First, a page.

Flames Clip Wings In Opener 

Marcus Nilson Overtime Goal Nets Series Lead 

April 22nd, 2004

They said Calgary couldn’t match the skill of the Wings.

They said the Flames would be sapped dry of energy after their vigorous seven game affair against Vancouver.

They said the outlandish advantage held by Detroit in playoff experience would be a decisive factor.

They said Calgary had to stay out of the penalty box against the number one ranked power play in the league.

They said the Flames couldn’t fall behind against the deadly Wings, a veteran team that knows how to close out a win after it gains a lead.

"They" were essentially right about much of the above last night in Detroit . . . . . . but the never-say-die Flames won the game anyway, stealing the opening game of their Western Conference semi-final 2-1 in overtime after the Wings dominated most of the contest but couldn’t get the offence they needed to seal the deal.

It was a stunning result for the visitors, Marcus Nilson with his first of the playoffs at 2:39 of overtime, the late season acquisition from Florida converting a Martin Gelinas pass and finding the top corner with a nifty one timer and giving Calgary an improbable 1-0 series lead over the heavily favoured Wings.

"I was screaming for it," said Nilson on FAN960 of the play. "I was wide open. It was probably luck but it was nice to see it go in."

Calgary now claims home ice advantage in the series.

"It’s a good feeling," Nilson added. "But it’s only one game. We can feel good about it tonight but then we have to think about the next game tomorrow."

The contest marked the third consecutive overtime for Calgary and was the fourth win in five games on the road for the Flames so far in this young playoff year.

This game had none of the swirling, back and forth, high octane excitement of the Calgary/Vancouver series, Detroit largely setting the tone throughout, tying the Flames up and content to employ their striking counterattack game which resulted in a significant territorial advantage, Calgary saved only by the excellent netminding of Vezina Trophy candidate Miikka Kiprusoff.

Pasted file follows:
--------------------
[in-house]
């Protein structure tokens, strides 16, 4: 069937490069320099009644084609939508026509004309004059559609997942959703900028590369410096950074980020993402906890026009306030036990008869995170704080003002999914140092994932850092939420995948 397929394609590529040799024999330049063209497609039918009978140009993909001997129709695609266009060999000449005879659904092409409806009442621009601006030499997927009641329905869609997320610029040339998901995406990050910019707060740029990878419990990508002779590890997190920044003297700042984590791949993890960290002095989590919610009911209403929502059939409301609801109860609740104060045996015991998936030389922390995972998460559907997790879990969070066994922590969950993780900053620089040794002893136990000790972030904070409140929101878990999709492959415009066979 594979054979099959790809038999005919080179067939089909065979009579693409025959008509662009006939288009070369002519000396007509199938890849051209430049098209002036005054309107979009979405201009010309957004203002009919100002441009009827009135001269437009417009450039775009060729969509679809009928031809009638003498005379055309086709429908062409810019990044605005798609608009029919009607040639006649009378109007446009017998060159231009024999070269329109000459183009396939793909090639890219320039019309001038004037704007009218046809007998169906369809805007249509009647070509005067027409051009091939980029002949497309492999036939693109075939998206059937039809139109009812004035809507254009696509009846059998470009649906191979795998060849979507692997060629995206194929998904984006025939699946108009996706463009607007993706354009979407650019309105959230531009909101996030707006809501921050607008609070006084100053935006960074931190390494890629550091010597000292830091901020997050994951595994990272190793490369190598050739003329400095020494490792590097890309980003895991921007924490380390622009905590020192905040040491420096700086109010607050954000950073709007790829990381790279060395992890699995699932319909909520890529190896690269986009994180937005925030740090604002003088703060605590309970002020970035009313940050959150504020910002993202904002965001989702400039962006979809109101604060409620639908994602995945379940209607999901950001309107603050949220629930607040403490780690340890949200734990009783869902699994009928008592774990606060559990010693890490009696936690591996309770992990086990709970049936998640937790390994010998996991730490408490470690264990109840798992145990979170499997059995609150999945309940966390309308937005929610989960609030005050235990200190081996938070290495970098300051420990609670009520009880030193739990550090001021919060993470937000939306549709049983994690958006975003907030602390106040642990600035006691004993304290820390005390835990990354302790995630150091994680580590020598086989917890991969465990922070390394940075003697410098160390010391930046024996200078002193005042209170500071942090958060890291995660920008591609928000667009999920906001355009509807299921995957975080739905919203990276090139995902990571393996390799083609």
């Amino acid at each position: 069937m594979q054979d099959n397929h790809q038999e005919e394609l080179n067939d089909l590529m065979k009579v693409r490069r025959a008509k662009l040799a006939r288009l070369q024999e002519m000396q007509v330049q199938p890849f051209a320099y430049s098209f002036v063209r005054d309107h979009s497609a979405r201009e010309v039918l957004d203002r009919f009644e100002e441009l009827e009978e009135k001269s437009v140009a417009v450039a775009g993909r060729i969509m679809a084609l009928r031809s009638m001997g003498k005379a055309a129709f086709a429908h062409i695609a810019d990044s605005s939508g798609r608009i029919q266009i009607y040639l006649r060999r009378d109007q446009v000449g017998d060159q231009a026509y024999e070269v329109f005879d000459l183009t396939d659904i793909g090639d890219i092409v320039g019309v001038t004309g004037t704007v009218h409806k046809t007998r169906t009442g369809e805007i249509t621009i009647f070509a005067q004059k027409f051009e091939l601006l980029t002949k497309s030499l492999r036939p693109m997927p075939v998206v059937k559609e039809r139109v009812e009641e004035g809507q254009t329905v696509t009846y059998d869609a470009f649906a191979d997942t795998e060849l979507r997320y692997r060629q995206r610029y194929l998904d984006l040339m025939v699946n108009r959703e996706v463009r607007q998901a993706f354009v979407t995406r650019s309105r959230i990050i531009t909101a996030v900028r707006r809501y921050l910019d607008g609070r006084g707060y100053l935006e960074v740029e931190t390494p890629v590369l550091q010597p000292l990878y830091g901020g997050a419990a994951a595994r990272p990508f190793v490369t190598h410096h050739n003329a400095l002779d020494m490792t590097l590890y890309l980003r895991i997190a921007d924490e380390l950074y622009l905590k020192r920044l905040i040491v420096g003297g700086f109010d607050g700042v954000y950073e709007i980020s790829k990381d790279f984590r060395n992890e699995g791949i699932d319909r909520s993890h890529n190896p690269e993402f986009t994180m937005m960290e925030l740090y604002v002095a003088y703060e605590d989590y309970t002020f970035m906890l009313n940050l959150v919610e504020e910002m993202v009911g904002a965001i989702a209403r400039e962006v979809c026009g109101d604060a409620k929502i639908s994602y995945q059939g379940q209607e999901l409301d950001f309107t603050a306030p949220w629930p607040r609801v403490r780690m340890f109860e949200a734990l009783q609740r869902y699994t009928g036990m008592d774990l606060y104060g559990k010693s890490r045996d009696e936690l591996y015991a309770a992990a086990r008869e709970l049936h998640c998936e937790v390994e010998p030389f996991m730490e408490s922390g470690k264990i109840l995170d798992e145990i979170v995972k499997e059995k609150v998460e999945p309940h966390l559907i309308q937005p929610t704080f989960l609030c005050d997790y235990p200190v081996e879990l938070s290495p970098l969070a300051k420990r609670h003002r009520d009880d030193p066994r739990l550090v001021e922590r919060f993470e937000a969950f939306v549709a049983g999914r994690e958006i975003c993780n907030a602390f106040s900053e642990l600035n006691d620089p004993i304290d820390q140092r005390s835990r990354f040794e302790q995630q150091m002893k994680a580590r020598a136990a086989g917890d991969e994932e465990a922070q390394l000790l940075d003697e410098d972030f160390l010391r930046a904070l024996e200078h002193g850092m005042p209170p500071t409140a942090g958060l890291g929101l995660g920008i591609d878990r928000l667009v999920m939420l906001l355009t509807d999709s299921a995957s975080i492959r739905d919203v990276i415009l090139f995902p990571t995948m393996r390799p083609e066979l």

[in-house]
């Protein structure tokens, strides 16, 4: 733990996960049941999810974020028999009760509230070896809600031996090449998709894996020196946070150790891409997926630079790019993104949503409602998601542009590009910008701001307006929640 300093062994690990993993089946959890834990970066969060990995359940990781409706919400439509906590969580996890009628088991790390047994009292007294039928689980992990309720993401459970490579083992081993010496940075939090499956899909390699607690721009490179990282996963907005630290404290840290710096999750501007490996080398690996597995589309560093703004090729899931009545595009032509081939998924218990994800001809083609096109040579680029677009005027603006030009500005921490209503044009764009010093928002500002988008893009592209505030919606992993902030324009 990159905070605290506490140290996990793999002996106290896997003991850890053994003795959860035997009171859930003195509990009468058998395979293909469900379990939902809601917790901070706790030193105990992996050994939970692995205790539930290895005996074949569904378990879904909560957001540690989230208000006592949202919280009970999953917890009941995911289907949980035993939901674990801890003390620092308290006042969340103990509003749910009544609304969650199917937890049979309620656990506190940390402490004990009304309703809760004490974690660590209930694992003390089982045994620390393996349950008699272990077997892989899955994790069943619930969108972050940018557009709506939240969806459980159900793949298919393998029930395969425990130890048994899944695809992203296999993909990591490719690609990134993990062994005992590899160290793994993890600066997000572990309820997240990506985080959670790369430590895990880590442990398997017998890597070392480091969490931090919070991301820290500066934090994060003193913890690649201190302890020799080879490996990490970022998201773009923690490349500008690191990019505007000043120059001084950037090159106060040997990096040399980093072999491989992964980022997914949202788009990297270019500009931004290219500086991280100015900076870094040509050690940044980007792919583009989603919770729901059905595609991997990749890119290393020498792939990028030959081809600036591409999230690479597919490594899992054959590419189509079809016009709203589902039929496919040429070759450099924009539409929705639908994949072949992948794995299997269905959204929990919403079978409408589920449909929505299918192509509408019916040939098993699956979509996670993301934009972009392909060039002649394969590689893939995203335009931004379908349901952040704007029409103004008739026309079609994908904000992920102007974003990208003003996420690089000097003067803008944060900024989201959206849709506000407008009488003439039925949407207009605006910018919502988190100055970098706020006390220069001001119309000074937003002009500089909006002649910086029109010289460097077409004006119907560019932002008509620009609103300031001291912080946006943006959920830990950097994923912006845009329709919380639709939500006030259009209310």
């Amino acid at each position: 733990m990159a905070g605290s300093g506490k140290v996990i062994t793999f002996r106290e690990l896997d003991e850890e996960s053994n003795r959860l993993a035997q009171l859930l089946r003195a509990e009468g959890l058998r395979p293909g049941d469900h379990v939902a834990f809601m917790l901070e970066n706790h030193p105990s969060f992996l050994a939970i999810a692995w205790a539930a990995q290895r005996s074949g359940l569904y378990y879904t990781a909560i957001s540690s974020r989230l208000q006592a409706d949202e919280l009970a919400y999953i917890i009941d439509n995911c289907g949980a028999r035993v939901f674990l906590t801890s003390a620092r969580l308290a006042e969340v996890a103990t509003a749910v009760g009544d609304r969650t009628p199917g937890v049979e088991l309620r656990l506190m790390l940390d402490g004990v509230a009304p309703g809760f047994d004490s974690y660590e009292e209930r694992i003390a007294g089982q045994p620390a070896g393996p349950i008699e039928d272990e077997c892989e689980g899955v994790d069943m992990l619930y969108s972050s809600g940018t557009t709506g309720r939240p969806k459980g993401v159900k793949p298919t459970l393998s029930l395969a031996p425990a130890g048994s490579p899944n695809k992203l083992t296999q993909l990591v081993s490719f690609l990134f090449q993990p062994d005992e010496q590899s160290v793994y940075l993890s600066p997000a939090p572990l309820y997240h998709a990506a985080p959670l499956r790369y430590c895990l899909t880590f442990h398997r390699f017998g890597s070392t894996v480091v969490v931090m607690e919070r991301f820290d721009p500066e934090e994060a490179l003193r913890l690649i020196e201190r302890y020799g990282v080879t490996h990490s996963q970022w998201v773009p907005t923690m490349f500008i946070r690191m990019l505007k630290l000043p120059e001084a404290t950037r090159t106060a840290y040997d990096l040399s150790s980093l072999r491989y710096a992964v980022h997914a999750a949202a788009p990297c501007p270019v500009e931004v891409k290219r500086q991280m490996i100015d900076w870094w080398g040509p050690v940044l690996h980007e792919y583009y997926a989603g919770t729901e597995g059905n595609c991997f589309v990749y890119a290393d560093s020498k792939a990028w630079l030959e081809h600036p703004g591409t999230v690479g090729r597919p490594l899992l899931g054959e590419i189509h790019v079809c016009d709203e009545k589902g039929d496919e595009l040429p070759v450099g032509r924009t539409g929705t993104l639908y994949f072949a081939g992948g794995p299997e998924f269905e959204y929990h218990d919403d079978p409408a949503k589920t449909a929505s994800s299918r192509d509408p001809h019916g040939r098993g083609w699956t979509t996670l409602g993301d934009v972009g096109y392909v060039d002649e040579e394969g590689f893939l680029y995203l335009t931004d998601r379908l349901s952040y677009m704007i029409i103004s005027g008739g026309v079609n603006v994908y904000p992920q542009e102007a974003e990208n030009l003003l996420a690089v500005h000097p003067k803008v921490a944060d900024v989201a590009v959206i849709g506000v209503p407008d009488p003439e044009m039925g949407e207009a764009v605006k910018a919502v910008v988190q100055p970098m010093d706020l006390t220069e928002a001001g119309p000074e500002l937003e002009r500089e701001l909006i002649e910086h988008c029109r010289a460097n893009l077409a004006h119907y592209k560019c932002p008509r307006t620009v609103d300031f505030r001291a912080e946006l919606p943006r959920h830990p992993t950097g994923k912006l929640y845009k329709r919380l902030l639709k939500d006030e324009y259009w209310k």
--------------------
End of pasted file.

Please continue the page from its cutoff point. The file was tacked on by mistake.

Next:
Every inch of ice was contested in methodical fashion, the Flames either still feeling the effects of their recently concluded beating of Vancouver or the Wings refusing to allow them the skating game they prefer.

Detroit dominated the opening 40 minutes and were finally successful in solving Kiprusoff, Robert Lang cutting to the slot with a Flame draped on his back, the 6’2", 220 lb centre firing a no-look shot against the seam, catching the corner with the Calgary netminder sliding the wrong way at 6:14 of the second.

With the shots favouring Detroit 21-9 late in the second, Robyn Regehr threaded a blue line slapper through a gaggle of bodies and caught Detroit starter Curtis Joseph on his knees, the puck going into the net over his shoulder on the short side at 17:57.

The goal broke Joseph’s shutout streak going back into the first round series with Nashville at 118:35 and seemed to signal a sea change in the Flames, the latter in a game they probably shouldn’t have been but now eyeing an unlikely prize.

As the period ended it became apparent the shots and territory division may have been lopsided, but the chances to score weren’t necessarily rated the same way.

A fair analysis of this game might leave us with the observation the Flames recovered from stiff legs in the first, looked better in the second then played with the Wings stride for stride the rest of the way.